Insect cuisine is a part of many cultural traditions throughout history and across the globe. So why does everybody talk about it as "future food"?
A new study warns that more than 40 percent of the world’s insect species are at risk of extinction, and a third are endangered.
This project's end goal is to improve the likelihood that Chinook survive the trek to the ocean and back.
The diamondback moth costs farmers billions of dollars every year. But will these lab-bred insects inherit the same stigma as genetically modified crops?
A grocery coop in Switzerland has unleashed new burgers and balls packed with protein from mealworms.
As it turns out, not too bad. That's what our correspondent found in northeastern Nigeria. Maybe the secret is the hot pepper sauce!
A new study makes the case for using bee grubs wasted in honey farming as a protein-rich food source for the future.
Scientists have discovered a soil microbe with a gene that kills the corn rootworm, an insect that farmers spend $1 billion each year trying to control.
Researchers are looking at ways to combat pests by introducing predatory bugs, but there is danger in introducing a new species to an ecosystem.
Colorado’s Insectary began in response to a peach pest called oriental fruit moth that devastated the local crop in the 1930’s and 1940’s.
Colorado's "Insectary" is developing insects that will combat pests, without the aid of chemicals.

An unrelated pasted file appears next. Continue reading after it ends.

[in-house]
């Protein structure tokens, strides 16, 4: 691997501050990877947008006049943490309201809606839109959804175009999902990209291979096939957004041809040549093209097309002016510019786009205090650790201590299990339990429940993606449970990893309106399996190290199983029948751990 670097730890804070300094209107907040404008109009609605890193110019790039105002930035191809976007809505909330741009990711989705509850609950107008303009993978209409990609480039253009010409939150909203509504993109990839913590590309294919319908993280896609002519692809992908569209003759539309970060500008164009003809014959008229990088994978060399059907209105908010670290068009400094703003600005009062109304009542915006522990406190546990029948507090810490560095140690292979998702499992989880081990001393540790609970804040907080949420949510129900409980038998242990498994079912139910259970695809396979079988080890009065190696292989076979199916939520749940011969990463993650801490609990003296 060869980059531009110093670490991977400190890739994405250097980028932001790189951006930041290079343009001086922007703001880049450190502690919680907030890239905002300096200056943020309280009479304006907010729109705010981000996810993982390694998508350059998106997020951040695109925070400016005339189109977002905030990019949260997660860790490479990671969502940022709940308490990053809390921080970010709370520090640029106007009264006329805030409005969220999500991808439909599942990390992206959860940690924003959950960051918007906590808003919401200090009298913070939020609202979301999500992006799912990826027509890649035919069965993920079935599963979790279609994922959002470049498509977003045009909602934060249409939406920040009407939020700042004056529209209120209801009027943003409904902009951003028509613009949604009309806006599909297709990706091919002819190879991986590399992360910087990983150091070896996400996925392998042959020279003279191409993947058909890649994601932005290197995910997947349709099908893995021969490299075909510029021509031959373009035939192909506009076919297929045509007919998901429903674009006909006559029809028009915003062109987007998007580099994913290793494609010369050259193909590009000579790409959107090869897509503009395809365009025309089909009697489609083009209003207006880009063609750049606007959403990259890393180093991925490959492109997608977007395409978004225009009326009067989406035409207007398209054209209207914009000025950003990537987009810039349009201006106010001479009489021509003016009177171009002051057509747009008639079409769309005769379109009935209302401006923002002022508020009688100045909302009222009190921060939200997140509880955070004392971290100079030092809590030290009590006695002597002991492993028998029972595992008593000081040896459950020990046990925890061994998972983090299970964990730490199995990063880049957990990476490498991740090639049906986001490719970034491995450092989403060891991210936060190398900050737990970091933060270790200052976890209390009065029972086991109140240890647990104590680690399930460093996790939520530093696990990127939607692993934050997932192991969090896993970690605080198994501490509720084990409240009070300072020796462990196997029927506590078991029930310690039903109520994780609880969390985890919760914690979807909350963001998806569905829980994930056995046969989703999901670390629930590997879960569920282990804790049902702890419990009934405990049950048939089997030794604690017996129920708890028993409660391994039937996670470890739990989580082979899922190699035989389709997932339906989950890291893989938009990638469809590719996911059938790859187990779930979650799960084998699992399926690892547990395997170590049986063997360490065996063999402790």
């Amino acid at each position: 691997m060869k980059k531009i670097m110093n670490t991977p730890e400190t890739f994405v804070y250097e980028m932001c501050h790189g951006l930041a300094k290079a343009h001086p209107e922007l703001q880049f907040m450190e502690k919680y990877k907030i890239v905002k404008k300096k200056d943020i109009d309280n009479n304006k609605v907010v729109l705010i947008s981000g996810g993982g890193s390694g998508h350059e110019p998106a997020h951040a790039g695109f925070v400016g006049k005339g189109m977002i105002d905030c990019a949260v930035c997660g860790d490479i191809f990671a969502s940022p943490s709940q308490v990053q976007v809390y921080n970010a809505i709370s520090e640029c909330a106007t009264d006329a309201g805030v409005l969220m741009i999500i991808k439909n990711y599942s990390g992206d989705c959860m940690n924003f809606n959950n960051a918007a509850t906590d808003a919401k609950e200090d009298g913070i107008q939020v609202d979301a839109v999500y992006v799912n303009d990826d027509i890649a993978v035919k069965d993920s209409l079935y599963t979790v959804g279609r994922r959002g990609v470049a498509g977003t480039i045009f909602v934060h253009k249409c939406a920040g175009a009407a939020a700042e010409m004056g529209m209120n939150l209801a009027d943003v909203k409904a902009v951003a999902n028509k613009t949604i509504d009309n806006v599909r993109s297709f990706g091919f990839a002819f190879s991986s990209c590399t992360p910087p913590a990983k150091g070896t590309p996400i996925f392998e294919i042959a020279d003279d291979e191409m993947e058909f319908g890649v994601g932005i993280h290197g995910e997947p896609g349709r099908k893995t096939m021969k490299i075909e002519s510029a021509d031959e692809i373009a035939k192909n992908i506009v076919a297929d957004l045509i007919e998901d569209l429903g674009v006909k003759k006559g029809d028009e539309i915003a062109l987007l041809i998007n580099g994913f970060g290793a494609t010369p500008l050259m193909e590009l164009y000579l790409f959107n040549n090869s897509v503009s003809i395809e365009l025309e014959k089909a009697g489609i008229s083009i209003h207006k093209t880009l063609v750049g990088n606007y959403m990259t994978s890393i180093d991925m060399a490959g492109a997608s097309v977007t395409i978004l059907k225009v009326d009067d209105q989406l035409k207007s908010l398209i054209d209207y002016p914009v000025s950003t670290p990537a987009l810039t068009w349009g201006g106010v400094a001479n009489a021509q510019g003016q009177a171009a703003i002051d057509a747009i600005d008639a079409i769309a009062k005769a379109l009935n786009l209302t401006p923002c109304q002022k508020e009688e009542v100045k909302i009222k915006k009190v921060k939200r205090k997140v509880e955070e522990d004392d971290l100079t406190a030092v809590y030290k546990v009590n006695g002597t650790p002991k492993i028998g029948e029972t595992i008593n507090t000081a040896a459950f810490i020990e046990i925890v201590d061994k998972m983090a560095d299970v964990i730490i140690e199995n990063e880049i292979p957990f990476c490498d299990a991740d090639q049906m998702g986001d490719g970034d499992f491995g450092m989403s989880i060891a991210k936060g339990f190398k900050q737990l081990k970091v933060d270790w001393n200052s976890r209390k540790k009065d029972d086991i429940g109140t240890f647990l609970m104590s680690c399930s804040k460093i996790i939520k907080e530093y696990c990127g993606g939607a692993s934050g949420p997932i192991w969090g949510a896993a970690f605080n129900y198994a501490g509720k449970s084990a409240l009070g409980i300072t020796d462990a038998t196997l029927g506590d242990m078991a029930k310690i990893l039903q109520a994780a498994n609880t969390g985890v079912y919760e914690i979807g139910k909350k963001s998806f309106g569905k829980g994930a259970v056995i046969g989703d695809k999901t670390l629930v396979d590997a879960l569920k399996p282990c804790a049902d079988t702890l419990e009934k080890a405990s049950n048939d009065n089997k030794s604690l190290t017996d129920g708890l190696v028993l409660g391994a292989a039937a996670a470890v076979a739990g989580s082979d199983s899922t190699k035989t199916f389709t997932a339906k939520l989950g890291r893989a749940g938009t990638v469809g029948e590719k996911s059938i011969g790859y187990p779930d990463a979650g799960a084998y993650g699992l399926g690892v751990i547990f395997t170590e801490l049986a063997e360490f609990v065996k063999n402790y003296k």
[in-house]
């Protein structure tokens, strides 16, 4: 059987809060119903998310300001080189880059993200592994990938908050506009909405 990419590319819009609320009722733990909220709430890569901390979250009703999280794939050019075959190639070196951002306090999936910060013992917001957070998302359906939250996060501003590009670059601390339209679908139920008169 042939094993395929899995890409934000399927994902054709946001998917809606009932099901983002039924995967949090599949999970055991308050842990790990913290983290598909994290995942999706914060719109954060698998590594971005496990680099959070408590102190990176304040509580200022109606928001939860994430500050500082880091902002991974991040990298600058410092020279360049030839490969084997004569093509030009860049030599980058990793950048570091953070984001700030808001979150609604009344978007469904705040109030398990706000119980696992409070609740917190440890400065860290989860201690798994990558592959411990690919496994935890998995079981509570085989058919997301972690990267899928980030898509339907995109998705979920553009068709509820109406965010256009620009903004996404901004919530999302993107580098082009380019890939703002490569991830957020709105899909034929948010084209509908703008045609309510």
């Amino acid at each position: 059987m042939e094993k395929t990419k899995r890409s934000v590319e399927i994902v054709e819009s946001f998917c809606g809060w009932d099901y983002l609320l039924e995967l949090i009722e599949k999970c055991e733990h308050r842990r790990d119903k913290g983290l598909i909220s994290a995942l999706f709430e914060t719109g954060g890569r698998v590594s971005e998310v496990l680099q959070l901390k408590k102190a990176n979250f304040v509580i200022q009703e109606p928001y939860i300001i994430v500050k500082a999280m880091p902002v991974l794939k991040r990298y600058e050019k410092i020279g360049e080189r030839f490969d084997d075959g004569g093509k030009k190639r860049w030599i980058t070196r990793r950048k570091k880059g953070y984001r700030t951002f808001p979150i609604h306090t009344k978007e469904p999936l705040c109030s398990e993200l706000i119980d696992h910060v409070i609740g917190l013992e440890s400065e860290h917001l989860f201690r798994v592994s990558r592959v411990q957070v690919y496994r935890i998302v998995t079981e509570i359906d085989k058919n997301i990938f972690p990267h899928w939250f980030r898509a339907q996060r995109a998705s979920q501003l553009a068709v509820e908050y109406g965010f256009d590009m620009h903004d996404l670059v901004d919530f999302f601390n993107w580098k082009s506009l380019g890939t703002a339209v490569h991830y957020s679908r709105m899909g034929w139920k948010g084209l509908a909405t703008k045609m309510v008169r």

Amy Bentley looks at how feeding infants has changed since the invention of baby food in the 1920s. Tofu instead of oil in rouille. And, insects for dinner?
Farmers use nearly 900 million pounds of pesticides every year. Sometimes those chemicals drift to neighboring property, which can ruin crops on organic farms.
Sustainability activists and trend makers are abuzz this summer as more critters creep onto Western restaurant menus.
Turns out honeybees aren't the only pollinators who need to worry about pesticides.
Learn how to get a little free labor out of your flock. Here's a hint: Sometimes the best move forward is a giant step back.
With more and more of the world's population craving meat, insects are starting to look a lot more appetizing.
Now that your plants are growing, think about how you can enhance the ambiance of your garden for your own personal enjoyment.
When you're an organic gardener, you face challenges that conventional gardeners don't, especially when it comes to bugs.
What's one way to feed the growing global population on limited land while being environmentally friendly? Eat insects!